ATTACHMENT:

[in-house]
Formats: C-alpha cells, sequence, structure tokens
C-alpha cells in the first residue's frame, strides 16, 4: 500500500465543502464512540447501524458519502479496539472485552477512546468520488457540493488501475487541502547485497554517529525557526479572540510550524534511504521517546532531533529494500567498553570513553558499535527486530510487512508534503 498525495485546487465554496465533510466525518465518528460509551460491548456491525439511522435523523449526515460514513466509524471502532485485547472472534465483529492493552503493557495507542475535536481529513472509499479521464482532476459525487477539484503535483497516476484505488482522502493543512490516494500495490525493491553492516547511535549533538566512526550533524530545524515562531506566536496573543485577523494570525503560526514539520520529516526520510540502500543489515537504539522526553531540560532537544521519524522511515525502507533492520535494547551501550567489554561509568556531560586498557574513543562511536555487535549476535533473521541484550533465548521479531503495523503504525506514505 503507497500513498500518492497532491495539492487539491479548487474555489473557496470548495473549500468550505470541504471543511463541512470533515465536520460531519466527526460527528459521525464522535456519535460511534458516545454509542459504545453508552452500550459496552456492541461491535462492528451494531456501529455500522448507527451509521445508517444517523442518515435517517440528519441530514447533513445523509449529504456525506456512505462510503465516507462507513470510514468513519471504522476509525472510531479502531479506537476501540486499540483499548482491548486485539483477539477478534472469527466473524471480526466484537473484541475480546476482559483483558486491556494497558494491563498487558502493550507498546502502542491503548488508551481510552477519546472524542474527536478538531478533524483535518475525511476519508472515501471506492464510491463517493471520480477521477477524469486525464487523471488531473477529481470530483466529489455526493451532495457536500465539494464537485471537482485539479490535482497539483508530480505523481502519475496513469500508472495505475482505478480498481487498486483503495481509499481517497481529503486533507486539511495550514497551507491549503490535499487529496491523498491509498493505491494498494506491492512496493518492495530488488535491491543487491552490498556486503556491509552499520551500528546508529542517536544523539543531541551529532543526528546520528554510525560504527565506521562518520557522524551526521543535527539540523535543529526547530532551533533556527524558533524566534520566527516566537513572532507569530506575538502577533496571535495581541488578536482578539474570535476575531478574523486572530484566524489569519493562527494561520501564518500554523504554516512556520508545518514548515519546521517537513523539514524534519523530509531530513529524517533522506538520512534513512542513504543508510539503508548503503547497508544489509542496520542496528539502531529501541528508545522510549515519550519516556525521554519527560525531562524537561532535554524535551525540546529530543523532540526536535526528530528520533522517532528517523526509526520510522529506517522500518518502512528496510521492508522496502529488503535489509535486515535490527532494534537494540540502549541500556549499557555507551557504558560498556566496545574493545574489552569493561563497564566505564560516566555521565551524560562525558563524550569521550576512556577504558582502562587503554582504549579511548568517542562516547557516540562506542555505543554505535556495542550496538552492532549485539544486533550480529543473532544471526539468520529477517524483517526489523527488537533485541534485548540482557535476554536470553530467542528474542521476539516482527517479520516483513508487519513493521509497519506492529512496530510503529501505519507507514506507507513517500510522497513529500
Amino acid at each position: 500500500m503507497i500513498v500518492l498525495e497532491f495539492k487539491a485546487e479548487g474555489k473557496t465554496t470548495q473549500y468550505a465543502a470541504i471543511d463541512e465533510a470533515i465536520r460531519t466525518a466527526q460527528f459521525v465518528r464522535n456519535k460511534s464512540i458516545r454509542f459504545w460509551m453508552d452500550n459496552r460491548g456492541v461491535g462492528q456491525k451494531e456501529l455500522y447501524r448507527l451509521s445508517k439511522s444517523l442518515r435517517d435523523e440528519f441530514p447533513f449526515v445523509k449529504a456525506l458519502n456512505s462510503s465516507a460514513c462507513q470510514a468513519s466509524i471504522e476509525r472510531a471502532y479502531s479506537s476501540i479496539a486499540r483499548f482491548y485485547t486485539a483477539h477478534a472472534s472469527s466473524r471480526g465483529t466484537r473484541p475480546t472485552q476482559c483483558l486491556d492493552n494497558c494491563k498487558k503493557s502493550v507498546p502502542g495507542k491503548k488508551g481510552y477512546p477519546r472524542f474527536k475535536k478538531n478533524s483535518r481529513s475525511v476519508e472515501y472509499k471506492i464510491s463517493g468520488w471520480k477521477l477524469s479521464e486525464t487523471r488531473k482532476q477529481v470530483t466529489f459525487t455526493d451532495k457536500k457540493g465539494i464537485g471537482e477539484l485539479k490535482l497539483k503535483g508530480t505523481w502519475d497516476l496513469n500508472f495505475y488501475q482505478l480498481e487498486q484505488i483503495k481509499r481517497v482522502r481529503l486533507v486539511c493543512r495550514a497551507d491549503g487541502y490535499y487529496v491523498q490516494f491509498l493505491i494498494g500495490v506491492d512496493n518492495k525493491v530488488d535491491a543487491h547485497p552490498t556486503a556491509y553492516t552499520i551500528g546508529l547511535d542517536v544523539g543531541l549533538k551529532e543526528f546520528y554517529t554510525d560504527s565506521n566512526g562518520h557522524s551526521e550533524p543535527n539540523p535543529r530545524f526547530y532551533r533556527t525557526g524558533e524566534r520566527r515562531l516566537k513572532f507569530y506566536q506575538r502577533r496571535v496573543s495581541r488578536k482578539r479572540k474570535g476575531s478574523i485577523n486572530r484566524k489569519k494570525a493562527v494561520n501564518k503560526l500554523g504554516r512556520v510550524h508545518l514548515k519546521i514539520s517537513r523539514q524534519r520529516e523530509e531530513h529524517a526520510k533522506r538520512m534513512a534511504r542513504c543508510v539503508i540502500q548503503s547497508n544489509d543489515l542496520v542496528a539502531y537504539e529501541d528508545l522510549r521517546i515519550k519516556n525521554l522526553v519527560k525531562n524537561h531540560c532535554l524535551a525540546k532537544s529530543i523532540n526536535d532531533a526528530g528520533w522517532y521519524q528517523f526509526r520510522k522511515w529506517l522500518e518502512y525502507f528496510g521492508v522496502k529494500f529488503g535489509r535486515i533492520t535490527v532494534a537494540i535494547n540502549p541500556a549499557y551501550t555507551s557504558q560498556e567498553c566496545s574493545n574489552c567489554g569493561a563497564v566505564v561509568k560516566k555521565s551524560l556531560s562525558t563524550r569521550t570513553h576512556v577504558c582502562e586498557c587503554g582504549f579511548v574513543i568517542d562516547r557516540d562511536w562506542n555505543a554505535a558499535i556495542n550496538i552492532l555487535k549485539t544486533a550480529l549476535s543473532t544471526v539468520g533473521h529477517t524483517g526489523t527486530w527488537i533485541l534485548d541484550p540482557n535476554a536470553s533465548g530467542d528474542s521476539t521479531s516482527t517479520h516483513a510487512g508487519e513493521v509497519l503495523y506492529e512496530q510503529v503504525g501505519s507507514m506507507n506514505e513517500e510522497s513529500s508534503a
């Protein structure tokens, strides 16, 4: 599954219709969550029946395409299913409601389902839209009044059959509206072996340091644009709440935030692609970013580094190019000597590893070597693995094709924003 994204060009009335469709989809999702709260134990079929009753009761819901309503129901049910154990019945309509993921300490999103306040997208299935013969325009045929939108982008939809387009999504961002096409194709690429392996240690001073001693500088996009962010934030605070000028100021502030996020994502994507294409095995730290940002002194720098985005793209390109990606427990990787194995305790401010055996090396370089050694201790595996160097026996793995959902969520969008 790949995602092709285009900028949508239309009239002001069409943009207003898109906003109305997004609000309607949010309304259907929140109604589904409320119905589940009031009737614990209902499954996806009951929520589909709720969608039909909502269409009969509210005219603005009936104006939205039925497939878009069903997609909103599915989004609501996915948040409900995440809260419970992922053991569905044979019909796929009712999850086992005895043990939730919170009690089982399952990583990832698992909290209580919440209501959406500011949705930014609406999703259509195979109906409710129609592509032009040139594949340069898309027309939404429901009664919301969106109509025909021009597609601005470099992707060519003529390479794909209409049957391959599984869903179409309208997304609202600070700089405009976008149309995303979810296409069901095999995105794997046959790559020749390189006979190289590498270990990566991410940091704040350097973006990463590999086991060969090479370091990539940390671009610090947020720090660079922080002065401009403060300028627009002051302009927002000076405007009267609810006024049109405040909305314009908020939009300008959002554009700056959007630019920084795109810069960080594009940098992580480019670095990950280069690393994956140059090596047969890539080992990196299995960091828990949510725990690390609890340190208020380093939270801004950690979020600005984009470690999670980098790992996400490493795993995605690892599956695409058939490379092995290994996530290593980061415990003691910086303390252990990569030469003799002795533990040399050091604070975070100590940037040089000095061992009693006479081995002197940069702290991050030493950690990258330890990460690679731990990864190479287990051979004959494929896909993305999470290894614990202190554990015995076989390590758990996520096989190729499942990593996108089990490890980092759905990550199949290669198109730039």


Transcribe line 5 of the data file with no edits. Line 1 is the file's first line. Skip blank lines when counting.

């Protein structure tokens, strides 16, 4: 599954219709969550029946395409299913409601389902839209009044059959509206072996340091644009709440935030692609970013580094190019000597590893070597693995094709924003 994204060009009335469709989809999702709260134990079929009753009761819901309503129901049910154990019945309509993921300490999103306040997208299935013969325009045929939108982008939809387009999504961002096409194709690429392996240690001073001693500088996009962010934030605070000028100021502030996020994502994507294409095995730290940002002194720098985005793209390109990606427990990787194995305790401010055996090396370089050694201790595996160097026996793995959902969520969008 790949995602092709285009900028949508239309009239002001069409943009207003898109906003109305997004609000309607949010309304259907929140109604589904409320119905589940009031009737614990209902499954996806009951929520589909709720969608039909909502269409009969509210005219603005009936104006939205039925497939878009069903997609909103599915989004609501996915948040409900995440809260419970992922053991569905044979019909796929009712999850086992005895043990939730919170009690089982399952990583990832698992909290209580919440209501959406500011949705930014609406999703259509195979109906409710129609592509032009040139594949340069898309027309939404429901009664919301969106109509025909021009597609601005470099992707060519003529390479794909209409049957391959599984869903179409309208997304609202600070700089405009976008149309995303979810296409069901095999995105794997046959790559020749390189006979190289590498270990990566991410940091704040350097973006990463590999086991060969090479370091990539940390671009610090947020720090660079922080002065401009403060300028627009002051302009927002000076405007009267609810006024049109405040909305314009908020939009300008959002554009700056959007630019920084795109810069960080594009940098992580480019670095990950280069690393994956140059090596047969890539080992990196299995960091828990949510725990690390609890340190208020380093939270801004950690979020600005984009470690999670980098790992996400490493795993995605690892599956695409058939490379092995290994996530290593980061415990003691910086303390252990990569030469003799002795533990040399050091604070975070100590940037040089000095061992009693006479081995002197940069702290991050030493950690990258330890990460690679731990990864190479287990051979004959494929896909993305999470290894614990202190554990015995076989390590758990996520096989190729499942990593996108089990490890980092759905990550199949290669198109730039």